“I just thought we had the fight in us tonight. We played three periods of hockey and that was great to see. It’s something we’ve been working on all year. The biggest thing for us is consistency and once we get that I think we’ll be a really good team.”

Was a 5-0 win on the home ice of a quality league opponent in Brother Rice surprising?

“No, not really. We've had a few ups and downs this season but when we play our game we’re right there,” Xydakis said. “And we have arguably the best goalie in the league so we play confident with him back there. We play great defense and the offense is producing more this year.”

Lawrence applauded the play that Brother Rice has gotten this season from players like Sean Moran, Matt Spell, Jack Keaty, and Charlie McClorey, and believes that freshman forward James Esposito might be destined for an exceptional varsity career. Defensively, the Crusaders have relied on Connor Haggerty and the solid goaltending of Deven Stillo.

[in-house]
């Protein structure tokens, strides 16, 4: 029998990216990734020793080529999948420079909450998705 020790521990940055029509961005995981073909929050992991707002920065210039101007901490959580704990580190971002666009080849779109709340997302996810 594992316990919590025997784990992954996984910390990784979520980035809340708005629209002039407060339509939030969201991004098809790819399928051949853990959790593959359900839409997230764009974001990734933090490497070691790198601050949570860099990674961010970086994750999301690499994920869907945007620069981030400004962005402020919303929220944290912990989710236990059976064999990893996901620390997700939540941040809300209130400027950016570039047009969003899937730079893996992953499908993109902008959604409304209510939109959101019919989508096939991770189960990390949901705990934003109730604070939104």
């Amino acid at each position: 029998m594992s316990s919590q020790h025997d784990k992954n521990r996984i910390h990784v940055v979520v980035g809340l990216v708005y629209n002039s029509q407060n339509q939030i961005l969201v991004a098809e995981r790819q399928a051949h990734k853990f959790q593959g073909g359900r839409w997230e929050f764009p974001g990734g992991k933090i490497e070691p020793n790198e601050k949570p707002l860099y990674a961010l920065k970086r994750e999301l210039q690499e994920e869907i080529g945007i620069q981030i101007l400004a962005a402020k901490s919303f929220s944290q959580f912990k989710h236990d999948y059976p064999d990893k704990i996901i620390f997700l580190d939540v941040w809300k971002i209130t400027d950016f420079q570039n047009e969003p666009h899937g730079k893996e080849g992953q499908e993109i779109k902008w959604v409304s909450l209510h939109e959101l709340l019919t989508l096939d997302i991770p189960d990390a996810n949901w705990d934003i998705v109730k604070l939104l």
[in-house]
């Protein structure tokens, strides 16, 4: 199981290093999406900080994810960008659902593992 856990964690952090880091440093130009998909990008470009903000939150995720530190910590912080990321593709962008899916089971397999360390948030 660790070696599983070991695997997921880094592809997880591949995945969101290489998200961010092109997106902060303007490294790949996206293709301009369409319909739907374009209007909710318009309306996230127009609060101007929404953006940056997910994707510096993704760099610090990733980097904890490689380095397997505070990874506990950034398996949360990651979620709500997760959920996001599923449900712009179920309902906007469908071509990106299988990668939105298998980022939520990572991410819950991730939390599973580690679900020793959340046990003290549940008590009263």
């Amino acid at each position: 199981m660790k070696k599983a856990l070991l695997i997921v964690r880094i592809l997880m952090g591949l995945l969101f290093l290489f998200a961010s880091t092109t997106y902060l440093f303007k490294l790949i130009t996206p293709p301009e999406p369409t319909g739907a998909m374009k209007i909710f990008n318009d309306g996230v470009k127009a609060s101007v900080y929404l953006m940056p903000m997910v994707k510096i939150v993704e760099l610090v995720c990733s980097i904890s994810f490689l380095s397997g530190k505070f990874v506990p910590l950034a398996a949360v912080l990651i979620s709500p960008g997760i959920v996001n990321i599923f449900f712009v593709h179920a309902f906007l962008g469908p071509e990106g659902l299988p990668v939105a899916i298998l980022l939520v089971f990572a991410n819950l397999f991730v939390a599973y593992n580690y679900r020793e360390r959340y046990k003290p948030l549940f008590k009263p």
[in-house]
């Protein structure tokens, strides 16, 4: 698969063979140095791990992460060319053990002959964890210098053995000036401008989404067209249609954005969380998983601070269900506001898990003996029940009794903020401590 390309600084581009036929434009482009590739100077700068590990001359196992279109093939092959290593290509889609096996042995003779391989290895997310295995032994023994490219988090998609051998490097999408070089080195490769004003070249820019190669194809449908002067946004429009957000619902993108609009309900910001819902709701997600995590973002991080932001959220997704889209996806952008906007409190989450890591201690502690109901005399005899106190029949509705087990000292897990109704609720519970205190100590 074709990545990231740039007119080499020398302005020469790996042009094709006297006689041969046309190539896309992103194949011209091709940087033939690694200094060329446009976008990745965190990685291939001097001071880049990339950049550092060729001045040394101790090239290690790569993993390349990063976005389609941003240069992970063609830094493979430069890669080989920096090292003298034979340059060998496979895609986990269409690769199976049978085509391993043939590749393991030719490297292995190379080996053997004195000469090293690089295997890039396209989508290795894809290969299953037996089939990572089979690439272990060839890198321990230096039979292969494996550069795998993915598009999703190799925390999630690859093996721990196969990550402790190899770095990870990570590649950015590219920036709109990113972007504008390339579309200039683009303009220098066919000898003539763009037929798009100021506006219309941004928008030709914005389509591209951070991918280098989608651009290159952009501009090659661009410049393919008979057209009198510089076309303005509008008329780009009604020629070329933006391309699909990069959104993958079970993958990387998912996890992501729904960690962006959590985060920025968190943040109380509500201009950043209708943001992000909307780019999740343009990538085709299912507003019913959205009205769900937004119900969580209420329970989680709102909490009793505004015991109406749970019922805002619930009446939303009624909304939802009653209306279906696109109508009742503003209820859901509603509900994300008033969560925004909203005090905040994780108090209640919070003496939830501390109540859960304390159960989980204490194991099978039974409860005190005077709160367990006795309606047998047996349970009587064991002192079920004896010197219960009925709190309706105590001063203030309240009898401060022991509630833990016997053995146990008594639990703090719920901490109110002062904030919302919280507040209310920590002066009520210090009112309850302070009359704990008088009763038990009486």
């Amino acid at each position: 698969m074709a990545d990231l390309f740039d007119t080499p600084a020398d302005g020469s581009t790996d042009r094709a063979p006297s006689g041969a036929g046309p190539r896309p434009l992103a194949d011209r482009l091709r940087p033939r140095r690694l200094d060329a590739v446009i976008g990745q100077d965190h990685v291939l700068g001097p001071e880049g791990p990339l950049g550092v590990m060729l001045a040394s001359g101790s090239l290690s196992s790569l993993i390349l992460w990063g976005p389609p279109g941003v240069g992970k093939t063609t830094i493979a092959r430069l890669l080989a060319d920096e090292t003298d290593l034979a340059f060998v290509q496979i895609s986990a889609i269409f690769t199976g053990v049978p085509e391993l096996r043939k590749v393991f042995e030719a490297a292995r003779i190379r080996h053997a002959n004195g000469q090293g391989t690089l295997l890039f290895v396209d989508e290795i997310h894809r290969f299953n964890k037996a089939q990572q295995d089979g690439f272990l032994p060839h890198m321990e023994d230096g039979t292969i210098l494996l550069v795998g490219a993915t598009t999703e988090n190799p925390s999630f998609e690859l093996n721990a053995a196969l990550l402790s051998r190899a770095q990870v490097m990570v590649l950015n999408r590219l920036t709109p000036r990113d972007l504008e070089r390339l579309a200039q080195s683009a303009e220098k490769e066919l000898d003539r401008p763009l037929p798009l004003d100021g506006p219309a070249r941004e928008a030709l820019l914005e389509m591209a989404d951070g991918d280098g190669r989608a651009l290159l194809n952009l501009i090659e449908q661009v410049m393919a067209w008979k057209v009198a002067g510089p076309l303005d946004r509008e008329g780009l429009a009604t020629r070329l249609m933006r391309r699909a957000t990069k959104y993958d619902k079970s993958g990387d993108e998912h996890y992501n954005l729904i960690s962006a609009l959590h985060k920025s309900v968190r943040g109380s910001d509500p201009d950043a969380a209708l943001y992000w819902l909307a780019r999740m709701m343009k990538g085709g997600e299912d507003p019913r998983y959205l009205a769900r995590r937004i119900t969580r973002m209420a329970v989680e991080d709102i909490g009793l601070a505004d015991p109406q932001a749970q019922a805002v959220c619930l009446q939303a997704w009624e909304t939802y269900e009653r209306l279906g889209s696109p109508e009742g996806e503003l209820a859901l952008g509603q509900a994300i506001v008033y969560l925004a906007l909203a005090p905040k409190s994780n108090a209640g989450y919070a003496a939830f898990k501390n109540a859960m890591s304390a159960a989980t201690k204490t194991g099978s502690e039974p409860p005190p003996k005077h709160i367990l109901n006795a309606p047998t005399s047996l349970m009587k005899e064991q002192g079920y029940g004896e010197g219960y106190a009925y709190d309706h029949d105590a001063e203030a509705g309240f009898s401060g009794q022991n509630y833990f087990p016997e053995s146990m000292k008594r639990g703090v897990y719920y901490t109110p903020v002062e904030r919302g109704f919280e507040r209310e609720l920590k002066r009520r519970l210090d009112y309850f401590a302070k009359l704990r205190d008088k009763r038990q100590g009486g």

“Moran has been a good all-around player, forecheck, backcheck, and he’s all over the ice making good decisions for us,” Lawrence said. “Keaty and McClorey have also stood out for us.”

Brother Rice will need a short memory after Thursday’s loss, since the Crusaders travel to Indiana to play St. Xavier of Cincinnati on Friday night.

"We have to use the mistakes we made and we also can’t get outworked (Friday),” Lawrence said. “Providence had the puck more than we did and the team that has the puck more is going to win.”

Brother Rice returns to CCHL play on Nov. 10 when the Crusaders host Saint Ignatius, and Providence gets back to league play on Nov. 7, when they’ll also play host to Saint Ignatius.